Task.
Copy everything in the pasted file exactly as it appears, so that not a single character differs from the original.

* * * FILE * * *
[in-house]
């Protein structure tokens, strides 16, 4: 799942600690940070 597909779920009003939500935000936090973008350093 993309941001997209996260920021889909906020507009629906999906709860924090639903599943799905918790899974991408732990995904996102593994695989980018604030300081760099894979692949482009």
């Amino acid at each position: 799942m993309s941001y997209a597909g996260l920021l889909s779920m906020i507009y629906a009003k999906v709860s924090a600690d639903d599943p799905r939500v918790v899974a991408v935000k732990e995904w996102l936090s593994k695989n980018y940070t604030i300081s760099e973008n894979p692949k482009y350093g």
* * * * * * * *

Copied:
[in-house]
């Protein structure tokens, strides 16, 4: 799942600690940070 597909779920009003939500935000936090973008350093 993309941001997209996260920021889909906020507009629906999906709860924090639903599943799905918790899974991408732990995904996102593994695989980018604030300081760099894979692949482009």
């Amino acid at each position: 799942m993309s941001y997209a597909g996260l920021l889909s779920m906020i507009y629906a009003k999906v709860s924090a600690d639903d599943p799905r939500v918790v899974a991408v935000k732990e995904w996102l936090s593994k695989n980018y940070t604030i300081s760099e973008n894979p692949k482009y350093g």